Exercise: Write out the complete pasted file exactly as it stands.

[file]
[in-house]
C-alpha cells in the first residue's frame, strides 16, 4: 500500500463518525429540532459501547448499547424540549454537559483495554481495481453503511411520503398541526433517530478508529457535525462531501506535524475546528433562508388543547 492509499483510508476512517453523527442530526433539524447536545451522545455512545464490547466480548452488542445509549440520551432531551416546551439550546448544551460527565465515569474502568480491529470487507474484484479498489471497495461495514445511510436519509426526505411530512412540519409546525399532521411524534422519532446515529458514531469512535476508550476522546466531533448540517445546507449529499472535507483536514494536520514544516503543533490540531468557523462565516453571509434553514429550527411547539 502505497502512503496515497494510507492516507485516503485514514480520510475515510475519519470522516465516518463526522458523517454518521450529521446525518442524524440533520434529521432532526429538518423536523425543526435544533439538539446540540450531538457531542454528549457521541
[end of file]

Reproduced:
[in-house]
C-alpha cells in the first residue's frame, strides 16, 4: 500500500463518525429540532459501547448499547424540549454537559483495554481495481453503511411520503398541526433517530478508529457535525462531501506535524475546528433562508388543547 492509499483510508476512517453523527442530526433539524447536545451522545455512545464490547466480548452488542445509549440520551432531551416546551439550546448544551460527565465515569474502568480491529470487507474484484479498489471497495461495514445511510436519509426526505411530512412540519409546525399532521411524534422519532446515529458514531469512535476508550476522546466531533448540517445546507449529499472535507483536514494536520514544516503543533490540531468557523462565516453571509434553514429550527411547539 502505497502512503496515497494510507492516507485516503485514514480520510475515510475519519470522516465516518463526522458523517454518521450529521446525518442524524440533520434529521432532526429538518423536523425543526435544533439538539446540540450531538457531542454528549457521541